Fashion and sustainability aren't two words you often see in the same sentence. An adjective that evokes images of industry and ecology, "sustainable" is actually coming into fashion when describing, well, fashion. And as Director of Denim at WGSN, I can tell you this is very good news for our industry.
Sustainability as a concept has been buzzing for years, but its precise application to the world of fashion has been a bit murky. Still, there have been milestones:
● This past June, H&M, Nike, and Asos were amongst the 13 fashion and textile brands who signed the Prince of Wales International Sustainability Unit, vowing to source 100% of all their cotton from sustainable sources by 2025
● In April, the industry came together at leading denim trade show, Kingpins, part of Amsterdam Denim Days, and stirred up the sustainable denim debate
● In March, global fashion retailer C&A and its corporate foundation, the C&A foundation launched the Fashion for Good initiative, promoting a circular fashion economy.
One-off sustainable collections, pledges for environmentally-sound production, and eco-friendly initiatives will only be effective, however, if they are part of a greater movement -- a movement that inspires and encourages all of us to think about our impact on our planet.
As trend forecasters, WGSN works hand-in-hand with the fashion industry, guiding our clients through the ever-shifting landscape -- but we can't tell them to fasten their seat belts and not fasten our own. So, we decided to experience first-hand what brands go through when trying to make a shift towards a circular fashion economy and the challenges that come with producing sustainable fashion lines.
In April, we launched our first ever sustainable denim sample collection in partnership with Avery Dennison, M&J Group, Absolute Denim and Amsterdam Denim Days. When making the collection, we came to realise that most suppliers, despite having innovative products focused on sustainability, had low stock of our chosen materials. We attribute this to a general lack of demand, largely driven by the fact that the industry has no legal responsibility to be sustainable; there are no regulatory departments for the textile industry like there are in the food industry, for example. Without the parameters and proper governance, manufacturers simply aren't obligated to create fabrics and materials that one would consider 'green'. With that being said, we found that it doesn't start with a brand saying they want to make a "sustainable collection" -- it must start with the industry demanding sustainability.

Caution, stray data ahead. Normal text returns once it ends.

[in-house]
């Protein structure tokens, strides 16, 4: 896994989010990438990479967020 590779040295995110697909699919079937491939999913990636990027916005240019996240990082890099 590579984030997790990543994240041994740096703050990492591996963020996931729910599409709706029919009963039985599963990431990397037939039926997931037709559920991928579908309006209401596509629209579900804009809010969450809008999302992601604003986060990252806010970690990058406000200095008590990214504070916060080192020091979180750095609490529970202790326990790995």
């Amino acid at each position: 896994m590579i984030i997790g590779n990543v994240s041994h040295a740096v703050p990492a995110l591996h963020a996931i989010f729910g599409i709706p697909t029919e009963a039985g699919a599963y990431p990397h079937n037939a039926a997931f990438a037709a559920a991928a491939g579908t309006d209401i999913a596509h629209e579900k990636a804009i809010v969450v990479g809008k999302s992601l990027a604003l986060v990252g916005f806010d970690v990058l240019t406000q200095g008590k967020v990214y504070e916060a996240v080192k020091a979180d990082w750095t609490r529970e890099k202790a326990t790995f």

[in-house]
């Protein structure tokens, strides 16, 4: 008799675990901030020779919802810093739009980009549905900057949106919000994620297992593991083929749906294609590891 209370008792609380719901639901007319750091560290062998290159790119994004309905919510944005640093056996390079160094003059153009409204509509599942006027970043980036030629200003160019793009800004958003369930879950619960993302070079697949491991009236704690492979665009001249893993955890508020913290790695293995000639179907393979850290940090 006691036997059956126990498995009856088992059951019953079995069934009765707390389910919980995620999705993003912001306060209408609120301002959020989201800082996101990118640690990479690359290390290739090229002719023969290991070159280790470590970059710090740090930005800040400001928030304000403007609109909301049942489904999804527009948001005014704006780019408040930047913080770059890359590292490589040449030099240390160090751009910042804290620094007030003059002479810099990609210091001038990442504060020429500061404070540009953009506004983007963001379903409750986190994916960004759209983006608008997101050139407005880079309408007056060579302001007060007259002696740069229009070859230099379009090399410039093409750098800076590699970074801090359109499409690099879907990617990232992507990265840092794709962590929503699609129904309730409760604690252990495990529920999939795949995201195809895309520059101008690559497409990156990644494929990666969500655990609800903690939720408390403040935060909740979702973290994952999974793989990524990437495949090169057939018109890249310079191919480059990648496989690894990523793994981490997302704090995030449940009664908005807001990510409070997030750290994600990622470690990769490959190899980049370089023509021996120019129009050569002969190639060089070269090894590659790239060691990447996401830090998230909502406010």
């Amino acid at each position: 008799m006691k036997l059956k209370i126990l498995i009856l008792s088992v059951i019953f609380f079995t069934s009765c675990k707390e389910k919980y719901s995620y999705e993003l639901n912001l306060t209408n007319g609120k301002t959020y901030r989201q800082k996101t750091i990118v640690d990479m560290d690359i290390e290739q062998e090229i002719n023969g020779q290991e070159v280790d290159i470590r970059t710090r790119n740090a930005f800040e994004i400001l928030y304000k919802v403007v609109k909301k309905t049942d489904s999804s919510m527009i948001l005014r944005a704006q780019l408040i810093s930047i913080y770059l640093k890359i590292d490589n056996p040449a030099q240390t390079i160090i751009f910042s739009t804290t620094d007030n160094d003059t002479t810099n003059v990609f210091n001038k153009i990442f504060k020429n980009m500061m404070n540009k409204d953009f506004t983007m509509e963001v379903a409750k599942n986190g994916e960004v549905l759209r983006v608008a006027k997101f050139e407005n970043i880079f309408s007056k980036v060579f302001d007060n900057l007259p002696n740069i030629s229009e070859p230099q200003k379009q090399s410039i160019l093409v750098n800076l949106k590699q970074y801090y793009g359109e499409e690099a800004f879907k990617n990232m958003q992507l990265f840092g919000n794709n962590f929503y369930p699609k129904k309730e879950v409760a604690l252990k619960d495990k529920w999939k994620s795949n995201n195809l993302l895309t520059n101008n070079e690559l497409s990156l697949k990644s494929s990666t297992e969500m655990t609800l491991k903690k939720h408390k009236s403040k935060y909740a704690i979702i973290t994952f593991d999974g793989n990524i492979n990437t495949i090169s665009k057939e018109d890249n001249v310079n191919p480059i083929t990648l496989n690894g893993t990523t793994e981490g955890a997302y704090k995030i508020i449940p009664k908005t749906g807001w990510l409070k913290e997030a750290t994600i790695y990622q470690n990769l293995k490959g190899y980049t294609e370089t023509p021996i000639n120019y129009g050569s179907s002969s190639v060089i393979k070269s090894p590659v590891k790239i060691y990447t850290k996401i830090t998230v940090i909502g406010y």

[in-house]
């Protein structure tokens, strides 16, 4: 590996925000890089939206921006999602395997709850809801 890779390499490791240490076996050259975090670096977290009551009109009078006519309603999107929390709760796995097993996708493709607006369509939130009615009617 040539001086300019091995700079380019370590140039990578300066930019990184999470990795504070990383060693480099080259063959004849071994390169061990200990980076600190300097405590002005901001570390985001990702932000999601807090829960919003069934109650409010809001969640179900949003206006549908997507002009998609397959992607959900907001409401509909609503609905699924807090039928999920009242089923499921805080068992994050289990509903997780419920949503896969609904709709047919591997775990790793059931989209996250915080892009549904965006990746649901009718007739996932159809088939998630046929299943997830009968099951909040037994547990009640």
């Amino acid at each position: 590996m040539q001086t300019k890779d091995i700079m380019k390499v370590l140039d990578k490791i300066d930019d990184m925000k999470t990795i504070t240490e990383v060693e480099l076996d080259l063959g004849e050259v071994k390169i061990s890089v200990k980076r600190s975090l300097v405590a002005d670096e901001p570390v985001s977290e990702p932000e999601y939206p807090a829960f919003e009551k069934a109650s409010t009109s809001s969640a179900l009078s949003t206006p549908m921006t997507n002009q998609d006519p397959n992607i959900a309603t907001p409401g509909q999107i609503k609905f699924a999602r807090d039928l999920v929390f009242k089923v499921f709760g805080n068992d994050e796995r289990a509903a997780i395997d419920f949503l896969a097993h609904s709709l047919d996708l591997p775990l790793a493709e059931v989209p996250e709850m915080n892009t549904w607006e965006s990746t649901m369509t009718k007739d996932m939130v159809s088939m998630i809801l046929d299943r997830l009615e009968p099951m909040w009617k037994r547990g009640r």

Given the lack of formal regulation for sustainable textile production, the necessary parameters don't exist. For example, how do we know that reducing water usage by 1% during garment production equals sustainability? The process of creating such necessary criteria is underway, but it comes as no surprise that when politicians and consumers deny climate change, the conversation can only go so far.
Another issue is that many brands struggle to establish social responsibility as a core corporate mission. Why is that? Well, shifting values is hard work and requires persuasion and patience -- all while running the risk of appearing pretentious and contrived. So why should brands make the effort to embrace environmentally friendly practices when it means having to walk an extra mile? Not to mention that in reality, they don't necessarily have to.
NGOs such as Greenpeace are raising awareness for circular fashion economies and urging a shift towards environmentally conscious behaviour. And their message isn't falling on deaf ears -- consumers aren't just listening, they're taking action, too. Previously driven by price point and choice, today's fashion consumers progressively expect sustainable products, processes, and behaviour. This forces the industry to rethink business models in order to stay profitable. The question remains whether consumer preferences will also ensure that brands truly adopt sustainability across the board, given the lack of formal monitoring.
The fashion industry is now at a crossroads: it cannot ignore the environmental trend any longer. One-off sustainable campaigns and collections won't be effective unless they're part of a broader strategy: brands have to think of the full lifecycle of their products; more consumers need to change their habits; non-fashion corporations need to shift their conventions; politicians need to address climate change head-on; and a socially-conscious mindset needs to be applied across the board to create a truly sustainable industry. Let's look to Patagonia as a role model. They consider every step of their supply chain: every stitch, every fabric, and every manufacturer before they create, design, or produce anything. That is what I believe every fashion and textile company should be doing. There's too much at stake for all of us.